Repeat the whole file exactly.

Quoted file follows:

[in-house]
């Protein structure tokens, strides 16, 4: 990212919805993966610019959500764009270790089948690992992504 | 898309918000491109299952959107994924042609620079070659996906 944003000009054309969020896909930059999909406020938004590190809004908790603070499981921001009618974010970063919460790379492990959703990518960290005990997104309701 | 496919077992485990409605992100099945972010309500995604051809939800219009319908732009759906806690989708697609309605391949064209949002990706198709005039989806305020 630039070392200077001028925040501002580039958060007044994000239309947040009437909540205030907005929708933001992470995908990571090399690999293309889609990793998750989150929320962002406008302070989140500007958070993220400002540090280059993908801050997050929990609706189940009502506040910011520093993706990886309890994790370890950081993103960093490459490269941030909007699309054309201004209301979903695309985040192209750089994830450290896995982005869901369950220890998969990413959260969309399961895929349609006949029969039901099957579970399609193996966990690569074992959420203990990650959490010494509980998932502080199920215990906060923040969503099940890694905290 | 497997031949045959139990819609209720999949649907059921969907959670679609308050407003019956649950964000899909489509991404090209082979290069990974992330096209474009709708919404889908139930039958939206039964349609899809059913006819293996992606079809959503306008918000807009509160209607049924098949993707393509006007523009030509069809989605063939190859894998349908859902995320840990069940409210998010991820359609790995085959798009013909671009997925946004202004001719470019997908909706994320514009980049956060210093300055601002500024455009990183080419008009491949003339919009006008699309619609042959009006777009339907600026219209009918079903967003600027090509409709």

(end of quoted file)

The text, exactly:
[in-house]
């Protein structure tokens, strides 16, 4: 990212919805993966610019959500764009270790089948690992992504 | 898309918000491109299952959107994924042609620079070659996906 944003000009054309969020896909930059999909406020938004590190809004908790603070499981921001009618974010970063919460790379492990959703990518960290005990997104309701 | 496919077992485990409605992100099945972010309500995604051809939800219009319908732009759906806690989708697609309605391949064209949002990706198709005039989806305020 630039070392200077001028925040501002580039958060007044994000239309947040009437909540205030907005929708933001992470995908990571090399690999293309889609990793998750989150929320962002406008302070989140500007958070993220400002540090280059993908801050997050929990609706189940009502506040910011520093993706990886309890994790370890950081993103960093490459490269941030909007699309054309201004209301979903695309985040192209750089994830450290896995982005869901369950220890998969990413959260969309399961895929349609006949029969039901099957579970399609193996966990690569074992959420203990990650959490010494509980998932502080199920215990906060923040969503099940890694905290 | 497997031949045959139990819609209720999949649907059921969907959670679609308050407003019956649950964000899909489509991404090209082979290069990974992330096209474009709708919404889908139930039958939206039964349609899809059913006819293996992606079809959503306008918000807009509160209607049924098949993707393509006007523009030509069809989605063939190859894998349908859902995320840990069940409210998010991820359609790995085959798009013909671009997925946004202004001719470019997908909706994320514009980049956060210093300055601002500024455009990183080419008009491949003339919009006008699309619609042959009006777009339907600026219209009918079903967003600027090509409709």